Solomon Islands politician thanks Taiwan for medical assistance
Jakarta, June 1 (CNA) Daniel Suidani, the premier of Malaita Province in the Solomon Islands, is currently visiting Taiwan and will soon undergo medical treatment for a serious illness despite a protest from China, an advisor to Suidani confirmed to CNA.
In a phone interview with CNA on Tuesday, Celsus Irokwato Talifilu said Suidani is very grateful to Taiwan for the humanitarian assistance that allowed him to receive medical treatment in the country.
Accompanied by his wife and advisor Talifilu, Suidani arrived in Taiwan on May 26 and is expected to receive medical treatment at a local hospital after completing quarantine.
Talifilu's remarks echoed a May 29 report by the Solomon Star that says: "... Premier Daniel Suidani, his family, and the MARA Malaita Provincial Government would like to sincerely thank Taiwan for its kindness in extending its humanitarian assistance to the Premier to undergo an urgent Head CT/MRI scan diagnosis and treatment in Taiwan."
However, China's embassy in the Solomon Islands issued a statement, reiterating its "one China principle," stressing that China opposes any forms of contact between officials of its diplomatic allies and Taiwan, although Suidani's visit to Taiwan is to seek medical treatment and therefore personal in nature.
The Solomon Islands switched recognition from Taipei to Beijing in 2019 after 36 years of formal ties.
However, Suidani has consistently strongly backed Malaita maintaining close relations with Taiwan and has refused Chinese investment projects in the province.
In response to CNA's question about China's comments, Talifilu expressed regret about the remarks by its embassy, saying the Solomon Islands is a democratic nation and its people are free to go anywhere without restrictions.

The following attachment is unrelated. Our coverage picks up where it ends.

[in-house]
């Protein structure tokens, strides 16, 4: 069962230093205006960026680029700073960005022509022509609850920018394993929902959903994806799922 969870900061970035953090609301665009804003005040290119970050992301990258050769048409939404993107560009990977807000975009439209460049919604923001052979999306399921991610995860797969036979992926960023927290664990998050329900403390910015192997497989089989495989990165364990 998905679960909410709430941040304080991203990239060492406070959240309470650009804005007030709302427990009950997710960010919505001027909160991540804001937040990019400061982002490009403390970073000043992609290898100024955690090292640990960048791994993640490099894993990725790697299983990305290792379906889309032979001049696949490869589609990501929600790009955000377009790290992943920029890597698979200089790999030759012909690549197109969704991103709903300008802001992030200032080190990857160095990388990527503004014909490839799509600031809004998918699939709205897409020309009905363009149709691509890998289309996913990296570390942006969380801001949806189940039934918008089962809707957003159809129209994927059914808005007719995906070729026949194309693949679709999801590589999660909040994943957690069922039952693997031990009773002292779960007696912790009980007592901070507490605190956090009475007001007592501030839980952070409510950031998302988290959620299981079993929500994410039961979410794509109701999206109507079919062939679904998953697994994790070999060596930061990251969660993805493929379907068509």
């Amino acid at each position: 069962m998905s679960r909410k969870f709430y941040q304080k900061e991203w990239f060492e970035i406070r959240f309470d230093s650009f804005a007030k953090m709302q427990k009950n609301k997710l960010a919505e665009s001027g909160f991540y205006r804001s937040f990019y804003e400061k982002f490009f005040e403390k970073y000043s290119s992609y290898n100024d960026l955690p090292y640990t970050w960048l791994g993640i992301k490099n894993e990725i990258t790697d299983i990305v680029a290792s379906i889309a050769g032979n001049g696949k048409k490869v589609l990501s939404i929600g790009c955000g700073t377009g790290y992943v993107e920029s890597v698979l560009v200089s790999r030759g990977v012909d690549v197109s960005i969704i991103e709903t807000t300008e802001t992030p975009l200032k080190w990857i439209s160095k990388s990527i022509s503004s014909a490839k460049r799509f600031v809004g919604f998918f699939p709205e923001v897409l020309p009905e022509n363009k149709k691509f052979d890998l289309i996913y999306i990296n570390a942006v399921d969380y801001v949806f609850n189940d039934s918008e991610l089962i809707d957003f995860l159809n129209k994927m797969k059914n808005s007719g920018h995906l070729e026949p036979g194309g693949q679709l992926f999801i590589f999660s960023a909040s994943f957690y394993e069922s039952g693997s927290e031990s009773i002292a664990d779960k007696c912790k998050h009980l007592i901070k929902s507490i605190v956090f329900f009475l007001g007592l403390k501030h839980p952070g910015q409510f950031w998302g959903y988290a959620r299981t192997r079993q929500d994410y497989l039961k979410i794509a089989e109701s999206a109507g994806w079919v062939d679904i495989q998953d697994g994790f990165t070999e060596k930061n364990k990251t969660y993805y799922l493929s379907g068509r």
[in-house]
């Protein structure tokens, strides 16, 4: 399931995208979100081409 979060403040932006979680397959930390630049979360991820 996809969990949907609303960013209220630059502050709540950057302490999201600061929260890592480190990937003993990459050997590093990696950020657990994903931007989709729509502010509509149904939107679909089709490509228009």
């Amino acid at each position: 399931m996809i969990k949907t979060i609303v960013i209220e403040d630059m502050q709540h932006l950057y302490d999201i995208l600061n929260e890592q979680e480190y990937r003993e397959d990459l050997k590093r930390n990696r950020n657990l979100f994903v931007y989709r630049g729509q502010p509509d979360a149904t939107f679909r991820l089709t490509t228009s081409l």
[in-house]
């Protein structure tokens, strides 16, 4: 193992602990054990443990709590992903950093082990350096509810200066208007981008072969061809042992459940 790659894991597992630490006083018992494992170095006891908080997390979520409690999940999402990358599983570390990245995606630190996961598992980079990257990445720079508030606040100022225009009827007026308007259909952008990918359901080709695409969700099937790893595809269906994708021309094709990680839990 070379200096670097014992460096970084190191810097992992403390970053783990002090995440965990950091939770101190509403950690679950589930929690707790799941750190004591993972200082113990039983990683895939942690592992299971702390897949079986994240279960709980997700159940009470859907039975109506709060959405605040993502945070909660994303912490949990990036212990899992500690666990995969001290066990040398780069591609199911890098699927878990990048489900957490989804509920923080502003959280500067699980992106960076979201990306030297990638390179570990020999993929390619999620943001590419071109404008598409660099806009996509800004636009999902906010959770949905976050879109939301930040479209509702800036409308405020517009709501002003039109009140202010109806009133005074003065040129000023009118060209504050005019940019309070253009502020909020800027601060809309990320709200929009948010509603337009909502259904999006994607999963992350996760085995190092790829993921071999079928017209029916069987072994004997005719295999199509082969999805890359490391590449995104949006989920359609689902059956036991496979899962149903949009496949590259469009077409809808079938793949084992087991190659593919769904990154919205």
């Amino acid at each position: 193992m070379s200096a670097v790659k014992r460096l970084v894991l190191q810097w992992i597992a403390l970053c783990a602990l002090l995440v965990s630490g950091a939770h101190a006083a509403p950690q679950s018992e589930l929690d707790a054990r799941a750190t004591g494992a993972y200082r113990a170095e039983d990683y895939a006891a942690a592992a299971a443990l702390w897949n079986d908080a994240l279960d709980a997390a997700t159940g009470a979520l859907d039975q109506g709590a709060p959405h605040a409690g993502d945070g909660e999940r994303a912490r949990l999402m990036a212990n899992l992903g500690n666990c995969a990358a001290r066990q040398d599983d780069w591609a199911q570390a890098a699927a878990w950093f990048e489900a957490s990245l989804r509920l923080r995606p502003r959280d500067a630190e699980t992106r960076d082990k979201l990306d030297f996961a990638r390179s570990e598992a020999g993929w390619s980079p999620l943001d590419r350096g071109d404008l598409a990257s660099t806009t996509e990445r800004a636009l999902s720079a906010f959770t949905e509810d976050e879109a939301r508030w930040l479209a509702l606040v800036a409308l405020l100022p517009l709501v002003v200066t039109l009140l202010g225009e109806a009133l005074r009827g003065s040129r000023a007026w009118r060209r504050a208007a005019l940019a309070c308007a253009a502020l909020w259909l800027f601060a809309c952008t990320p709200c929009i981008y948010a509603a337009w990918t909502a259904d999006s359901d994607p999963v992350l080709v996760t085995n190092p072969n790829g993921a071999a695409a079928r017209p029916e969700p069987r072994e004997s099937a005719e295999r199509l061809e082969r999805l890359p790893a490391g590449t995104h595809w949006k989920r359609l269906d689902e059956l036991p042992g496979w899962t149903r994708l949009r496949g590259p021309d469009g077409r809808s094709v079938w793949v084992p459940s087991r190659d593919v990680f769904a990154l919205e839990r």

A May 28 post on the Malaita Development Forum said: "He is fighting for his life. He sincerely thanks Taiwan for making it possible for him to seek medical treatment in one of the most advance(d) medical places in the world."
"Suidani has been ill for the last 5 months with a provisional diagnosis pointing to a probable brain space-occupying lesion. Medical doctors in Honiara referred Suidani for an urgent head CT/MRI scan diagnosis and treatment overseas. His case was referred to the Overseas Referral Committee of the National Referral Hospital in the Solomon Islands on 5 March 2021 for assistance. But since then, there was no response from the committee," it said.
The development triggered an international fund-raising drive online, allowing Suidani to travel to Taiwan.
Taiwan's Ministry of Foreign Affairs (MOFA), meanwhile, said Suidani's travel to Taiwan was simply to seek medical aid and has no other purpose.
A long-term staunch supporter of Taiwan, Suidani expressed willingness to receive treatment in Taiwan, and the government agreed to it based on humanitarian considerations, MOFA spokeswoman Joanne Ou (歐江安) said later on Tuesday.
Cleo Paskal, a Canadian expert on the Indo-Pacific and a senior fellow at the the Washington-based Foundation for Defense of Democracies, revealed the news during an episode of the John Batchelor Show aired on May 27.
According to Paskal, Taiwan's President Tsai Ing-wen (蔡英文) learned of Suidani's situation through Madhay Das Nalapat, a professor at India-based Manipal University, who contacted Tsai's office to get help for Suidani.
Tsai asked her government to arrange for Suidani, his wife and Talifilu to come to Taiwan for treatment.
"Humanitarian aid from Taiwan is not about politics, it's about good people building up other good people through a principled stance, it's really the way forward in the Indo-Pacific region," she said.
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